New budget battle looms as House speaker blocks better revenue forecast

House speaker blocks revenue forecast as battle over budget looms

BATON ROUGE, LA (WAFB) - A new battle over Louisiana’s budget is brewing after the Revenue Estimating Conference (REC) did not recognize a revenue surplus projected by the state’s top economists Monday.

It’s the second time the REC has been unable to agree on a surplus figure since the last adopted projection in June. The REC will not meet again before the end of the year, meaning the surplus cannot be used to restore some cuts lawmakers made to state agencies during the last special legislative session until a supplemental budget is filed next year.

Senate President John Alario, R-Westwego, says the Senate agreed to make $43 million in cuts with the understanding that any surplus money would be added back into the budget to fund things like pay raises for corrections officers and investment in local jails.

“I can’t say I’m totally surprised, but I’m disappointed,” said Commissioner of Administration Jay Dardenne. “I thought we could put this behind us. We would be in a position where we’d agreed on the budget, we’d stabilized the budget, and we had good news now."

“We ought to be glad at Christmas season that we’re finally getting some good news,” Dardenne continued. "This puts a damper on it.”

The economists are projecting a surplus of around $130 million this year, and more money next year, thanks to better than expected income and severance tax collections. The REC must be unanimous when it adopts a revenue estimate.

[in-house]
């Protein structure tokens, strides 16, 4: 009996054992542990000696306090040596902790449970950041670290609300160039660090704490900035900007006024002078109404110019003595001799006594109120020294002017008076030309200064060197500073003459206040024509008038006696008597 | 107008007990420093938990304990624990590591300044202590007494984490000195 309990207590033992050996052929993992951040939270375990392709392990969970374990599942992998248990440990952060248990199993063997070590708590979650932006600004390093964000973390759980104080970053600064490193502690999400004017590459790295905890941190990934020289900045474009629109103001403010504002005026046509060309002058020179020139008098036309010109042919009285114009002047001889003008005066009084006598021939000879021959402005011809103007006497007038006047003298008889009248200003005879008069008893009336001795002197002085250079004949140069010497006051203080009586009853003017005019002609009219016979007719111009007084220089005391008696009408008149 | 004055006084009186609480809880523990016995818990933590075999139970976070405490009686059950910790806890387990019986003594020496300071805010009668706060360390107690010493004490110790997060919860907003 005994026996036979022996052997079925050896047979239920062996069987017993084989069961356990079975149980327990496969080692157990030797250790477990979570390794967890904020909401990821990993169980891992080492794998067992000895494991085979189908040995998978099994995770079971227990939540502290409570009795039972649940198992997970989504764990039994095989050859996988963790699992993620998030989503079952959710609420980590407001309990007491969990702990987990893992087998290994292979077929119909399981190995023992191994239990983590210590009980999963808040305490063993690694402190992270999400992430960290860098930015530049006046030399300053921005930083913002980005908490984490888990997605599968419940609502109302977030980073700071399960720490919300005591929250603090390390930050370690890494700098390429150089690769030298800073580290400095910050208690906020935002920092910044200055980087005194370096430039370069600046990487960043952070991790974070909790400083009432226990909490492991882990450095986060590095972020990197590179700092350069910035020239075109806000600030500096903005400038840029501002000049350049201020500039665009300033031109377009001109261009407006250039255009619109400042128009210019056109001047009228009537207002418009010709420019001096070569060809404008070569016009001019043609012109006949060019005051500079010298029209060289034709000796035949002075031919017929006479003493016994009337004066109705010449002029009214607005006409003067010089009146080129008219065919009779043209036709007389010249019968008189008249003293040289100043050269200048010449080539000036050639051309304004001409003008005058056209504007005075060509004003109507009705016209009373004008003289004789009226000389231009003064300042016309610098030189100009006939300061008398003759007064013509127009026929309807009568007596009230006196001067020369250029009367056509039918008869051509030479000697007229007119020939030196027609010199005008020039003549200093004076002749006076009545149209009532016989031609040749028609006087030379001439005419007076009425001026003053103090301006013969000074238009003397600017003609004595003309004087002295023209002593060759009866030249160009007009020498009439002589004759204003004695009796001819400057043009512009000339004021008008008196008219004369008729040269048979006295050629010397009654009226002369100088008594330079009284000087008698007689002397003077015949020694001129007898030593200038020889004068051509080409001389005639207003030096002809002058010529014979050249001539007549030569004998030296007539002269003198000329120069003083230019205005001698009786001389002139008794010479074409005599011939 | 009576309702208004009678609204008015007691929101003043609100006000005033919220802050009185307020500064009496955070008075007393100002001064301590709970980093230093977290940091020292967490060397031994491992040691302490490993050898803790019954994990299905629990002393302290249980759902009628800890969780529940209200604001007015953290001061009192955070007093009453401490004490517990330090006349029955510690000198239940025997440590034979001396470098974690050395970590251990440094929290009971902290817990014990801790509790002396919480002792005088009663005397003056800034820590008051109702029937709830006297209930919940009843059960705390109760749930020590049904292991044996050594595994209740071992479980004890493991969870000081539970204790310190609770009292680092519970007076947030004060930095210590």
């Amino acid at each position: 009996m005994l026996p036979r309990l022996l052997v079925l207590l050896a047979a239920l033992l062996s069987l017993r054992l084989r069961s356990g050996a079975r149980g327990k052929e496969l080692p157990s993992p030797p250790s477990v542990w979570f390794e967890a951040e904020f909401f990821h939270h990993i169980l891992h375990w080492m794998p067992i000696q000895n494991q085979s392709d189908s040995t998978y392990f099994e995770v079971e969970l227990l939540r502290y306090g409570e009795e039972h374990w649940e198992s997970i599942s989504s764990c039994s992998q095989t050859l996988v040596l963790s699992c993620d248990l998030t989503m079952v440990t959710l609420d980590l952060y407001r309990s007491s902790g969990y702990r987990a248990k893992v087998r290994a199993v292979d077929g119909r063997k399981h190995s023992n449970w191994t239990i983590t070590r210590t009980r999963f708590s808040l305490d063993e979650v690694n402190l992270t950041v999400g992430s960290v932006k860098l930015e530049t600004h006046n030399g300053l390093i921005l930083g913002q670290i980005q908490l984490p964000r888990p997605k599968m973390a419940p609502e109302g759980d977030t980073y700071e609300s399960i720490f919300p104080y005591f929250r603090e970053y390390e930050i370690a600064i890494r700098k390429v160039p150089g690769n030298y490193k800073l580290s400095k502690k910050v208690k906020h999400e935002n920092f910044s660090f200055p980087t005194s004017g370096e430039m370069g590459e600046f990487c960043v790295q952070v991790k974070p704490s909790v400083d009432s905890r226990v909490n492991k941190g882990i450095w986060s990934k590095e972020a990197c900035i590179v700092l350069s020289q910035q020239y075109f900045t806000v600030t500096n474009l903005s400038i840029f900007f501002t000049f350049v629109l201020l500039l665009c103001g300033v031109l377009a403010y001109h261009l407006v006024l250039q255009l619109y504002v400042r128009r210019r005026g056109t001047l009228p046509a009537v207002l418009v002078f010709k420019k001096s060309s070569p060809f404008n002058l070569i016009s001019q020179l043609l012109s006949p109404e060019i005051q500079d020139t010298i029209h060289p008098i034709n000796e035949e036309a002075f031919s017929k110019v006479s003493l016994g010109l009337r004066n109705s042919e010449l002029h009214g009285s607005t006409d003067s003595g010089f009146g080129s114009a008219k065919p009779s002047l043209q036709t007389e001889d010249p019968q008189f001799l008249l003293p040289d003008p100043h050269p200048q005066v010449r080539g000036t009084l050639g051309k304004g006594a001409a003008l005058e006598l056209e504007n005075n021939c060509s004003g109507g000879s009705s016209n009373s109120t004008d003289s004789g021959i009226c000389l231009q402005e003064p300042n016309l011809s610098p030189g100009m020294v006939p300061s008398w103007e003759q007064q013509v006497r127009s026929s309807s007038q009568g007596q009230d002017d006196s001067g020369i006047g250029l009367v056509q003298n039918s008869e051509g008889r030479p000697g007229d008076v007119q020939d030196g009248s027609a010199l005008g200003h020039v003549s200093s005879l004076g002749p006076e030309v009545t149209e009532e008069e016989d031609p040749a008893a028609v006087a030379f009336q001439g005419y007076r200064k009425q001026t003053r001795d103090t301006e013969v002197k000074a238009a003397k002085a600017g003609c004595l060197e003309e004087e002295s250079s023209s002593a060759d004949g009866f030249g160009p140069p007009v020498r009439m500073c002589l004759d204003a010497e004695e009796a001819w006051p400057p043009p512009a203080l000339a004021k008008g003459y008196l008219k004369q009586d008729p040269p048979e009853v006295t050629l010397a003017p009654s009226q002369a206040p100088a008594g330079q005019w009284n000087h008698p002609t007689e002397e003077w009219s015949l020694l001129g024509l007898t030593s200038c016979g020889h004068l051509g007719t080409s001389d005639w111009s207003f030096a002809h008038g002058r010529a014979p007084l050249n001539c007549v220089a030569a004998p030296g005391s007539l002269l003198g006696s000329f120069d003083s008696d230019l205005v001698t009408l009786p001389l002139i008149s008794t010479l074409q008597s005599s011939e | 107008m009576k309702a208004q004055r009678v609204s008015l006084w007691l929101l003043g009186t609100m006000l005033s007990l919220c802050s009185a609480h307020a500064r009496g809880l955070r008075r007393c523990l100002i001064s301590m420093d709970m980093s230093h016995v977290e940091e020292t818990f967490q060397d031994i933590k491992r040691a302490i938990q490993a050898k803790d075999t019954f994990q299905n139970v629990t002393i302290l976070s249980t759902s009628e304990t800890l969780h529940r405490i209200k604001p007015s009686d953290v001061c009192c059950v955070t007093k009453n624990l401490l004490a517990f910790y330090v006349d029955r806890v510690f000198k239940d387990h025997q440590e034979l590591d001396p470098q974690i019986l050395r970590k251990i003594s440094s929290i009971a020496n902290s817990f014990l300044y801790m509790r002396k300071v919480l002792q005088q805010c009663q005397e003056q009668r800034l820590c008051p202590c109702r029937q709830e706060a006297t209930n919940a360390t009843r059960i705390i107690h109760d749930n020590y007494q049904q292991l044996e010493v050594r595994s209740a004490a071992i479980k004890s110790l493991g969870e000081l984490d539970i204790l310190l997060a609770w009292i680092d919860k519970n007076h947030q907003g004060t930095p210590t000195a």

During November’s meeting, Rep. Cameron Henry, R-Metairie, expressed some concern that dropping oil prices were not factored into the economists' equations before he voted against the recommendation in place of House Speaker Rep. Taylor Barras, R-New Iberia.

On Monday, the economists offered more conservative estimates that did not satisfy Barras, who says he wants the state to wait until the spring to adopt a new forecast. “The more information we have, the better we are at the forecasts,” he said. “We’ve been criticized for fiscal cliffs and getting the REC estimates incorrect, and this is why. With four months of information, we’re trying to make a $200 million change to the forecast.”

The REC frequently adopts new forecasts, and Barras acknowledged in the meeting there will probably be some surplus amount. It’s rare for the state to enter a new calendar year with outdated numbers.

“Politics,” Dardenne said. “That’s what’s driving these decisions. The conference has always acted in December based upon information that’s forthcoming since July. There’s no reason not to do that this year.”

Gov. John Bel Edwards proposed to use some projected surplus in 2019’s budget to fund teacher pay raises. Because the REC will not meet again before the governor’s office begins most of its work on the budget, it’s possible the first iteration of the executive proposal will not include those pay raises.

“In all fairness to our teachers, we need to make sure that revenue is reliable and certainly recurring,” Barras said, expressing his support for the concept of teacher pay raises, but questioning the timing. “I just don’t believe we’re at that point."

Barras argued “nothing would be affected” by waiting until later in the year to recognize new revenue.

LSU economist, Jim Richardson, Dardenne, and Alario all voted in favor of the economists' projections.

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